Gold Traders Go Dizzy Weighing U.S. Outlook Against World Growth

Have Gold Prices Found a Floor?

Gold traders are going dizzy.

The metal’s 30-day historical volatility is near the highest since February. Price swings are increasing as investors weigh a robust U.S. jobs market against stagnating global economies that may start to be a drag on American growth. Applications for unemployment benefits in the U.S. declined last week, while orders for business equipment fell in December, separate reports showed. Spot gold dropped Thursday, a day after climbing to a three-month high.

Traders are looking for clues on how the mixed growth scenario will effect the Federal Reserve’s pace of U.S. interest-rate increases. While policy makers said Wednesday that they’re closely monitoring developments from China to Europe for any adverse impact on domestic growth, they also stuck by an outlook for “gradual” monetary tightening this year. Higher rates reduce the appeal of precious metals, which don’t pay interest or offer returns, unlike competing assets.

“The jobs numbers continue to show very good data, people being hired, but the factory orders and other economic news we see from China and Europe are very weak,” George Gero, a vice president of global futures at RBC Capital Markets in New York, said in a telephone interview.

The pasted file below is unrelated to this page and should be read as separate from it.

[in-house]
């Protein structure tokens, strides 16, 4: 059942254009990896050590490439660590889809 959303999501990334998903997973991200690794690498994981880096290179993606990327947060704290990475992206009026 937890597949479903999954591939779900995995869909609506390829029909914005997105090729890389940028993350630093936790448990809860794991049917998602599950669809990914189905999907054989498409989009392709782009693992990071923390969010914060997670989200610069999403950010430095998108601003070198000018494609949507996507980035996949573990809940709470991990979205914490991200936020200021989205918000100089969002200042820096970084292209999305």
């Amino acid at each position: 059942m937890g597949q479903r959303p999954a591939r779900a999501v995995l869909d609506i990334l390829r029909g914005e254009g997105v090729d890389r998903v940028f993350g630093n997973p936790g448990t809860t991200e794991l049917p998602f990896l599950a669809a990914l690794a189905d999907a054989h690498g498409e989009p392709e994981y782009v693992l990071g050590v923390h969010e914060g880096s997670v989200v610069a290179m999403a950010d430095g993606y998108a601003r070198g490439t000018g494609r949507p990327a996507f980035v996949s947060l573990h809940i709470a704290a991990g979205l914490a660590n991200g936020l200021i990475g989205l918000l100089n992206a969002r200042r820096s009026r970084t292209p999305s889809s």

Gold for immediate delivery lost 0.8 percent to $1,115.54 an ounce at 3:12 p.m. New York time, according to Bloomberg generic pricing. The metal touched $1,128.16 on Wednesday, the highest since Nov. 3.

Bullion is still heading for the biggest monthly gain in a year. China’s economic slowdown sparked turmoil across global markets and boosted demand for gold as a haven. The Fed’s comments reassured investors that the pace of rate increases may slow if market tumult continues.

Gold’s advance has lifted producer shares. Barrick Gold Corp. has surged to become Canada’s best-performing stock as a two-month rally in the precious metal gives added lift to the company’s turnaround efforts.

"In the shorter-term, reemerging uncertainty, geopolitical risk, some sentiment that maybe the U.S. Federal Reserve won’t increase rates aggressively, we think that’s going to be positive for gold,” Barrick President Kelvin Dushnisky said in a telephone interview Wednesday.

On the Comex in New York, gold futures for April delivery fell less than 0.1 percent to $1.116.10 an ounce, while silver futures for March delivery dropped 1.6 percent to $14.232 an ounce. Platinum and palladium futures also declined on the New York Mercantile Exchange.

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